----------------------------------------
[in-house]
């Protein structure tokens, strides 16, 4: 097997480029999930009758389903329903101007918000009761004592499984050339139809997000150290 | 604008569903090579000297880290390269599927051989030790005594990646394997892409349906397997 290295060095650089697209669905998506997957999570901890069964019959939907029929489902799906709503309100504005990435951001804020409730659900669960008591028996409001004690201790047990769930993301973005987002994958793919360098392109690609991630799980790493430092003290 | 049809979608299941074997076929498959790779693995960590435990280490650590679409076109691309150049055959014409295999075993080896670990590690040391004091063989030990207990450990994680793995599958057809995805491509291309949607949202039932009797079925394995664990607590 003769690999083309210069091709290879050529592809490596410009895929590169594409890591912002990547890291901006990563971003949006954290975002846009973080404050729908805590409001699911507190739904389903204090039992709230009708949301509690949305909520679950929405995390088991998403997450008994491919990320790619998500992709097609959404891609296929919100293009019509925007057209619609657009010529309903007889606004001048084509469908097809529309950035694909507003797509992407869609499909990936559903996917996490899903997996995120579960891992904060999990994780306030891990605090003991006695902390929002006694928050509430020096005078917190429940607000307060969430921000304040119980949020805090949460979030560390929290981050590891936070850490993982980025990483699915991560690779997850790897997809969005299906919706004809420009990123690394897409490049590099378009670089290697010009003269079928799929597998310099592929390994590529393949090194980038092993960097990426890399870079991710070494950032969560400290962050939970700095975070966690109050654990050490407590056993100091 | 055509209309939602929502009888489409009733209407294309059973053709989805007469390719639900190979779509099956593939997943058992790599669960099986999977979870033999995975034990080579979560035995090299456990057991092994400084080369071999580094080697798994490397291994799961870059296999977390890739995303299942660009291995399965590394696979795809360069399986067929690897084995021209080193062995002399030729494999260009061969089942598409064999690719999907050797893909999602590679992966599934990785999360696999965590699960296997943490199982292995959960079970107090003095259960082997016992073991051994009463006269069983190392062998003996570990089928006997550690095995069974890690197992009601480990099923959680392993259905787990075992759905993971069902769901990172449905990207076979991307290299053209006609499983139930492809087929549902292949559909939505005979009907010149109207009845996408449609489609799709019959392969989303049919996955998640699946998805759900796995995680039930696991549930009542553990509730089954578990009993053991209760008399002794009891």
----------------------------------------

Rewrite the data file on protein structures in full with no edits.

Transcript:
[in-house]
């Protein structure tokens, strides 16, 4: 097997480029999930009758389903329903101007918000009761004592499984050339139809997000150290 | 604008569903090579000297880290390269599927051989030790005594990646394997892409349906397997 290295060095650089697209669905998506997957999570901890069964019959939907029929489902799906709503309100504005990435951001804020409730659900669960008591028996409001004690201790047990769930993301973005987002994958793919360098392109690609991630799980790493430092003290 | 049809979608299941074997076929498959790779693995960590435990280490650590679409076109691309150049055959014409295999075993080896670990590690040391004091063989030990207990450990994680793995599958057809995805491509291309949607949202039932009797079925394995664990607590 003769690999083309210069091709290879050529592809490596410009895929590169594409890591912002990547890291901006990563971003949006954290975002846009973080404050729908805590409001699911507190739904389903204090039992709230009708949301509690949305909520679950929405995390088991998403997450008994491919990320790619998500992709097609959404891609296929919100293009019509925007057209619609657009010529309903007889606004001048084509469908097809529309950035694909507003797509992407869609499909990936559903996917996490899903997996995120579960891992904060999990994780306030891990605090003991006695902390929002006694928050509430020096005078917190429940607000307060969430921000304040119980949020805090949460979030560390929290981050590891936070850490993982980025990483699915991560690779997850790897997809969005299906919706004809420009990123690394897409490049590099378009670089290697010009003269079928799929597998310099592929390994590529393949090194980038092993960097990426890399870079991710070494950032969560400290962050939970700095975070966690109050654990050490407590056993100091 | 055509209309939602929502009888489409009733209407294309059973053709989805007469390719639900190979779509099956593939997943058992790599669960099986999977979870033999995975034990080579979560035995090299456990057991092994400084080369071999580094080697798994490397291994799961870059296999977390890739995303299942660009291995399965590394696979795809360069399986067929690897084995021209080193062995002399030729494999260009061969089942598409064999690719999907050797893909999602590679992966599934990785999360696999965590699960296997943490199982292995959960079970107090003095259960082997016992073991051994009463006269069983190392062998003996570990089928006997550690095995069974890690197992009601480990099923959680392993259905787990075992759905993971069902769901990172449905990207076979991307290299053209006609499983139930492809087929549902292949559909939505005979009907010149109207009845996408449609489609799709019959392969989303049919996955998640699946998805759900796995995680039930696991549930009542553990509730089954578990009993053991209760008399002794009891």